A large part of the story is the new sheriff, CEO Greg Clark, who came along with the Blue Coat merger. Symantec has suffered from a series of truly unimpressive CEOs over the years. The amount of value destruction these men oversaw is a lesson as to why it is almost impossible to overpay good CEOs. (I knew if I thought hard enough I could figure a way of saying that the company had a series of plausible, but incompetent, highly paid CEOs.) This is a company that has let the likes of Palo Alto (NYSE:PANW), Fortinet (NASDAQ:FTNT) and others pass it by as though it were a passenger waiting for an old New Haven RR train to arrive.
Mr. Clark has bought himself a little more time with the Life Lock deal in which to achieve - if not operational excellence - at least the category above operational mediocrity. He is off to a good start in the opinion of this writer.
The purpose of this article is to take a more thorough look at LifeLock and the strategy that Symantec is developing in trying to maintain in position in the consumer security space, take a look at where the company is within the highly controversial space of enterprise cyber security and to see if the company's shares are still worth an investment. It is another of those names whose shares can do well if they can deliver what they have promised but achieving what has been promised is nothing to be taken for granted.
LifeLock - A potential lesson in how to take a sow's ear and make it into some kind of purse.
The years have not been kind to Norton and to Symantec's personal security business. While many people, including this writer, still subscribe to Norton anti-virus on their PCs, there are lots fewer PCs and lots fewer still users who haven't found alternatives for Norton anti-virus. Many of the users of Norton, are customers because of laziness - not perhaps a marketing strategy that resounds with investors and one that has produced a negative CAGR.
LifeLock is a company that offers its users a subscription model for protecting their identity. The strategy that is now articulated around the combination of Symantec and LifeLock is that Symantec is going to be a company that offers consumers the leading digital safety platform which should protect the information, devices and identity of consumers. How much is hype and how much is real is perhaps an unfair question to raise. It is marketing and it is real and it is both at the same time. Marketing to some is a bit of a skill like 3 card Monte. Marketing is something that seems uniquely American, at least in its genesis, and can have outsize impacts on the success of different business strategies.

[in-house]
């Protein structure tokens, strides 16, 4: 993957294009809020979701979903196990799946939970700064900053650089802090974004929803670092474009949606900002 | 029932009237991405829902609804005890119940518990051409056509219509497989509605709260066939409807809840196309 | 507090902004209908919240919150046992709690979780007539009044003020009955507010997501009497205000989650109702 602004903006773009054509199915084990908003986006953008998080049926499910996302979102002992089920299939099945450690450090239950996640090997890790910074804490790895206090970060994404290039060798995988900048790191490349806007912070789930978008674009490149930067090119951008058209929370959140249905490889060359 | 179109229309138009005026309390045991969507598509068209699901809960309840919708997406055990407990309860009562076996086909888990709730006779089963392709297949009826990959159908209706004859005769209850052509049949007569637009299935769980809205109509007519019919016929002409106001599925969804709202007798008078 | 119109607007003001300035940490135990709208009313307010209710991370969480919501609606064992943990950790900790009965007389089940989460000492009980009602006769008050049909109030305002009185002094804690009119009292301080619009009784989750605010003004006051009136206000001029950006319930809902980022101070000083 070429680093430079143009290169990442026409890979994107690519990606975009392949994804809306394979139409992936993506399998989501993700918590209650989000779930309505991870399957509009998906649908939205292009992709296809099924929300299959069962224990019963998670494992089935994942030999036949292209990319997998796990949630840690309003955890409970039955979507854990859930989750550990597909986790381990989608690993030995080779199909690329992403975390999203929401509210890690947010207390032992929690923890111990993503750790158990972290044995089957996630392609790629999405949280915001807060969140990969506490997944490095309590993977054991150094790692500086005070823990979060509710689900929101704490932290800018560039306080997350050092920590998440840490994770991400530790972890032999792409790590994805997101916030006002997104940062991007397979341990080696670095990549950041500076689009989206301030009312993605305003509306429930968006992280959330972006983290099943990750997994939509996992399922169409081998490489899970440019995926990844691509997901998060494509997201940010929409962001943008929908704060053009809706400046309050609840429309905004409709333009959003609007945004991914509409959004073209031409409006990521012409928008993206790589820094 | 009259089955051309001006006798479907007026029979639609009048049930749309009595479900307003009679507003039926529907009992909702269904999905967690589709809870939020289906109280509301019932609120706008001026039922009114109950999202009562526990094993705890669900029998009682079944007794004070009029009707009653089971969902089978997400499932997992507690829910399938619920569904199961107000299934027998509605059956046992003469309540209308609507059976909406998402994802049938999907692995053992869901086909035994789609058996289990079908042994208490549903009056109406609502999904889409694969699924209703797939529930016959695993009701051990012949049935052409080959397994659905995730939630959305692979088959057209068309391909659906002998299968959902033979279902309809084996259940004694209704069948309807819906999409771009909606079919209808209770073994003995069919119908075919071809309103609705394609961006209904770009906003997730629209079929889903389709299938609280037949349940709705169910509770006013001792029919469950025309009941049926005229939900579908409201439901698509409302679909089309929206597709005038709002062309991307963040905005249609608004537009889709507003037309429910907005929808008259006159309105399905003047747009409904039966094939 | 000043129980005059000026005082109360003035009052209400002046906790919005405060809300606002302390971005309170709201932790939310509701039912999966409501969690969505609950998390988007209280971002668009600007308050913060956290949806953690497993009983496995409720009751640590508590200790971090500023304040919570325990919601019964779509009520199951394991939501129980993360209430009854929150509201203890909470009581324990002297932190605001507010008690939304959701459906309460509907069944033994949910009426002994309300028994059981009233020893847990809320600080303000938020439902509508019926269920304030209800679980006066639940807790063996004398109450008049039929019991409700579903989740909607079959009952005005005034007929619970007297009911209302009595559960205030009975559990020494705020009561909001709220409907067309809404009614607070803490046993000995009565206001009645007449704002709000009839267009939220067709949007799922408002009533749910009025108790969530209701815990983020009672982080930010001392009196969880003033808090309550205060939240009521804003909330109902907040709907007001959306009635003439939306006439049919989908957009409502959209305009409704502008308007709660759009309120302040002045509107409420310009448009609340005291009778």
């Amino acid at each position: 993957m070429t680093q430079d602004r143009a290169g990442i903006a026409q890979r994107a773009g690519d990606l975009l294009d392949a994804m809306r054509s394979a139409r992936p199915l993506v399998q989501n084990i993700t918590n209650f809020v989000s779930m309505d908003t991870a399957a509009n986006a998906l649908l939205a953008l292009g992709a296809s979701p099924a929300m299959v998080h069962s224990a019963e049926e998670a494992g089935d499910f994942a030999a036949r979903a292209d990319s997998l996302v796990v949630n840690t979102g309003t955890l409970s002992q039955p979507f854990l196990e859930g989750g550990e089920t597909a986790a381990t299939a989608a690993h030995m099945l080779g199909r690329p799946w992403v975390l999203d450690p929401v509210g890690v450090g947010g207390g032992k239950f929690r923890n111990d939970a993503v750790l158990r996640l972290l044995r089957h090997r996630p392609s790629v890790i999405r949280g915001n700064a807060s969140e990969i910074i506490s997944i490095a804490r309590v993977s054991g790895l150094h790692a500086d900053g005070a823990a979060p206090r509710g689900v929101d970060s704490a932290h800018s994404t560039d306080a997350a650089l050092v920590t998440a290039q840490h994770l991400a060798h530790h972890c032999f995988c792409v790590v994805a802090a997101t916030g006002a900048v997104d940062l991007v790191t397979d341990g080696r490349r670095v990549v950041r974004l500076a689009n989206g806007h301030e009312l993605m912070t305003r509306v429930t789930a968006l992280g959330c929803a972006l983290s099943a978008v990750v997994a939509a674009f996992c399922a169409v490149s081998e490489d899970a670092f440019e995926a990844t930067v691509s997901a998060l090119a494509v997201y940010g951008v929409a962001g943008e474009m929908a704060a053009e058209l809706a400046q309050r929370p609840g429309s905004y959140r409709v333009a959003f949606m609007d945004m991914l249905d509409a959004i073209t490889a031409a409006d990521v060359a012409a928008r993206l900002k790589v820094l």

For the last several years, the Norton component of Symantec has been producing the kinds of results that are typically seen in a hospice. Revenues consistently contracting, ASPs declining, renewal rates diminishing. When writers on this site and others talk about Symantec being a value trap, part of the argument has been the outlook for Norton. The acquisition of LifeLock is a bold attempt to staunch the hemorrhage of that operation on the overall company. It is a reasonable bet that has a reasonable chance of achieving cost synergies and some chance of achieving revenue synergies as well.
LifeLock's current revenue run rate is just shy of $670 million and its financial metrics have been quite decent. The company is expected to achieve free cash flow of $85 million. The premium that is being paid by Symantec to acquire LOCK is almost 50%. The company's most recent quarterly results were decent, if not spectacular. LOCK is in the early stages of actually having something other than brand awareness as a differentiator. The company has completed its Theft Protection Services platform which basically uses analytics to detect fraud and to notify customers in terms of suspicious use of their credit. The new technology has been forecast by LOCK management to add to both growth and margins. The platform is based on LOCK's extensive data set, particularly in those areas such as sub-prime lending that are uniquely exposed to fraud.
LifeLock is neither without flaws or competitors. The company has been fined by the FTC a couple of times and is still paying off its most recent fine for essentially not fulfilling its full guarantee to competitors. I am going to make the assumption that the bid that was made by Symantec was done with the investigation of these instances by its counsel and that there are no further unexplored land mines. LifeLock spends a fair amount of resources on compliance related activities - but it is a risk worth mentioning.
Competition in the space is significant although LifeLock is the category leader and it and its largest competitor share almost 2/3 rd of the market between them. I am really not in a position to evaluate the competing services - sites exist that try to do that. According to what I have read, the top LifeLock alternative is Identity Guard. But at the end of the day, this is a service that depends on marketing to create awareness of both the problem and the vendors that try to solve it. Being #1 and having marketing dollars to spend is a substantial advantage and partnering with Norton is going to reinforce the advantage - Norton does have a strong reputation in the anti-virus world - even if that world is shrinking.